It’s my 38th birthday and instead of celebrating my mind is clouded with rhetorical questions. Do you ever ponder the meaning of life? Why are we here? Perhaps these questions surface when we receive news we’d rather not receive, the passing of an parent, a sibling, a friend’s spouse who died for the wrong reason. I did not even believe it myself when others tried to justify the news by saying this is the circle of life.
I don’t make it a habit of reading the obituary columns in the newspaper but occasionally I read about strangers. Many have experienced a long and full life, contributed to society in a meaningful way, were visible within their community. I think how proud their family must be, I also imagine the hurt and grief they are experiencing. I read about the 42-year old father who has succumbed to cancer and leaves behind a wife and two children and I wonder how this is fair. My heart aches when I read about the young child tragically killed in an accident as my eyes fill with tears.
I’m no stranger to death. It does not scare me and I deal with it in quite a weird way. I do however find death emotionally overwhelming. It is hurt, compassion, sadness, pain, empathy, love all rolled together that hits like a tsunami, in waves over a period of time.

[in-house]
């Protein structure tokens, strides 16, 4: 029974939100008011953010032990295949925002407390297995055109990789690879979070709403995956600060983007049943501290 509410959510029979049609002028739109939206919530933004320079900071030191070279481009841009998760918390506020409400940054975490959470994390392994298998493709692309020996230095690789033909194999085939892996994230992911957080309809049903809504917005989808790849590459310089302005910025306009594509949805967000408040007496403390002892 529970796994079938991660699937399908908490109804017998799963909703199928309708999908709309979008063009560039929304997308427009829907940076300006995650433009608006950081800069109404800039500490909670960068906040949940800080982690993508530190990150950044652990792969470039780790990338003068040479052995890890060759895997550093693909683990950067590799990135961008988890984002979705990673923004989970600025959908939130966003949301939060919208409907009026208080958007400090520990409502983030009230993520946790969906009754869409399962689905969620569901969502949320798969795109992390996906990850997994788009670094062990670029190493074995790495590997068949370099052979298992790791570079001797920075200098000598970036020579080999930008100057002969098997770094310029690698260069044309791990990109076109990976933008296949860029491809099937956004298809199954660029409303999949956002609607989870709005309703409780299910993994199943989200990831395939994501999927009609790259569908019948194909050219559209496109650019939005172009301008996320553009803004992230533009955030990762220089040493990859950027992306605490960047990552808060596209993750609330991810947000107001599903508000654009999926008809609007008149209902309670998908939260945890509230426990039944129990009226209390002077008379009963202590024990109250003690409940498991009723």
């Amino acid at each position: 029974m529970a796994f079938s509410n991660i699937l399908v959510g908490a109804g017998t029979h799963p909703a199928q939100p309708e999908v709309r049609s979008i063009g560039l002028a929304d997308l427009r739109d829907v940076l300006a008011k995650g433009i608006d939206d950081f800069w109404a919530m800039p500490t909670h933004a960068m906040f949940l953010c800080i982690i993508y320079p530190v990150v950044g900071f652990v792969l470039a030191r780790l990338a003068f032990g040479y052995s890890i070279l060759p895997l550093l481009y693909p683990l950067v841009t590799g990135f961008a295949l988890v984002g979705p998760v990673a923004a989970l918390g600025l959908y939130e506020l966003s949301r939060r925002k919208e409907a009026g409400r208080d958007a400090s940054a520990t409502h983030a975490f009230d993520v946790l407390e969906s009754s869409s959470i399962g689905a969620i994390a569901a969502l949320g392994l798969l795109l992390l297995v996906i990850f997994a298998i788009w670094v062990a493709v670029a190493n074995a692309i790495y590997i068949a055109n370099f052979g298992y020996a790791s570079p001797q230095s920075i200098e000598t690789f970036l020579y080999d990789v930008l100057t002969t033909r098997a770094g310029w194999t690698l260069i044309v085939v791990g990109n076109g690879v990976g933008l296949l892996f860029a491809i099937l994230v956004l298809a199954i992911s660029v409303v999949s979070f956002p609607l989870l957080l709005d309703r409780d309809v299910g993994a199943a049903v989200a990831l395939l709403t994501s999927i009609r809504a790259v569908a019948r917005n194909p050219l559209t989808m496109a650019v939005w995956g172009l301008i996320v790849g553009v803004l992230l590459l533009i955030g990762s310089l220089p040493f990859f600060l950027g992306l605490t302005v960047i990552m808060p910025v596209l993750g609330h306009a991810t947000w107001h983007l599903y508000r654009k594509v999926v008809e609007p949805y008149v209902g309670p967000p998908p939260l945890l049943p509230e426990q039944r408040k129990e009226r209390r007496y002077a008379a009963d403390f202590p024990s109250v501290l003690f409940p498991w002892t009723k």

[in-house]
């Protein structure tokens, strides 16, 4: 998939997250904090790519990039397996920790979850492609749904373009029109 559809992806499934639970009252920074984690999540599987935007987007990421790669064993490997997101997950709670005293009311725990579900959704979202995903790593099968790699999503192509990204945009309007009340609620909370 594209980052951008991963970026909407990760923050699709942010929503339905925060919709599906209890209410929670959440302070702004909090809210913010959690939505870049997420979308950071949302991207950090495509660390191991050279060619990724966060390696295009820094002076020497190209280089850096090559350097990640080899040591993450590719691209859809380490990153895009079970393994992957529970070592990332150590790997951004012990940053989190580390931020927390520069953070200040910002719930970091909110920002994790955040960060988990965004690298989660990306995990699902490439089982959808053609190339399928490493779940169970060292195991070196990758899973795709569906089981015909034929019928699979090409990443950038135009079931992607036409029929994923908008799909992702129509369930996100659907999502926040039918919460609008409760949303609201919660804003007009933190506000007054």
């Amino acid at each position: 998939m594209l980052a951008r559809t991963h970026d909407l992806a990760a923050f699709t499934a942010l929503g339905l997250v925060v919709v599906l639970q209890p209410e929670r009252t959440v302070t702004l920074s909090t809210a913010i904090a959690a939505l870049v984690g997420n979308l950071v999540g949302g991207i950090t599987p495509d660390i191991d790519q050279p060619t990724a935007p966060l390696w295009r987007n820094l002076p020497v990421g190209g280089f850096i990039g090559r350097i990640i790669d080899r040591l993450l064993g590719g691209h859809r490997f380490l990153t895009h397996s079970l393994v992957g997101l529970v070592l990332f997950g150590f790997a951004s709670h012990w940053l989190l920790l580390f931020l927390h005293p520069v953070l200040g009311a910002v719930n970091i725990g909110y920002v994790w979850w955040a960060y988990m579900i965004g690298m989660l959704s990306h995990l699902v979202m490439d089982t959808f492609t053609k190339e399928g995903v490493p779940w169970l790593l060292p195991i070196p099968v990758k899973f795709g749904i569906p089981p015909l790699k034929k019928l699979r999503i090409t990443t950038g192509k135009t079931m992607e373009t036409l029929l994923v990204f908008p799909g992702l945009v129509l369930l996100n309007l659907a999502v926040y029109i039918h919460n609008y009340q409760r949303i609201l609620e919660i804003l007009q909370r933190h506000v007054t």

I’ve lost high school friends to accidents, drugs, and disease. I’ve seen first hand the impact on a family when their young son took his own life. Like so many others, I have said goodbye to relatives only after they have gone.
Before now, I bet young people seldom thought of death, they were too busy living life as if they are invincible, surfing social media and following the new trends. Older people tend to prepare for death and accept the event as a natural and inevitable occurrence. Experience and reality have tempered their emotions. The grief and hurt is still there, so is the reflection on the positive aspects of the individual’s life. For some, their biggest worry is if they will fulfill their purpose.
Maybe this aging process will help me to become less sensitive to the loss of not only those I love, but to those I have only read about in the newspaper. I am thankful my fear of death is more than offset by my passion for life. So it should be.
So where does this discussion of death take us? It could be to the end of a journey, or the beginning of a new one depending on your beliefs. If you were to have a tombstone, what would it read? Here we are back to the question, what is our mission, our purpose, our goal in life? One accolade might read, “Here lays an honest person who cared about the people around her, respected others and made a positive difference in the lives of everyone she encountered.” If we envision how we want others to remember us, it might provide a valuable compass to aid us down the path of life.
In a perfect world, perhaps caring and understanding might extend well beyond our community and our country. Imagine a common bond based on a desire for truth, justice, peace, and mutual respect.
We can’t do a lot about death. We can very much impact life – our own and others.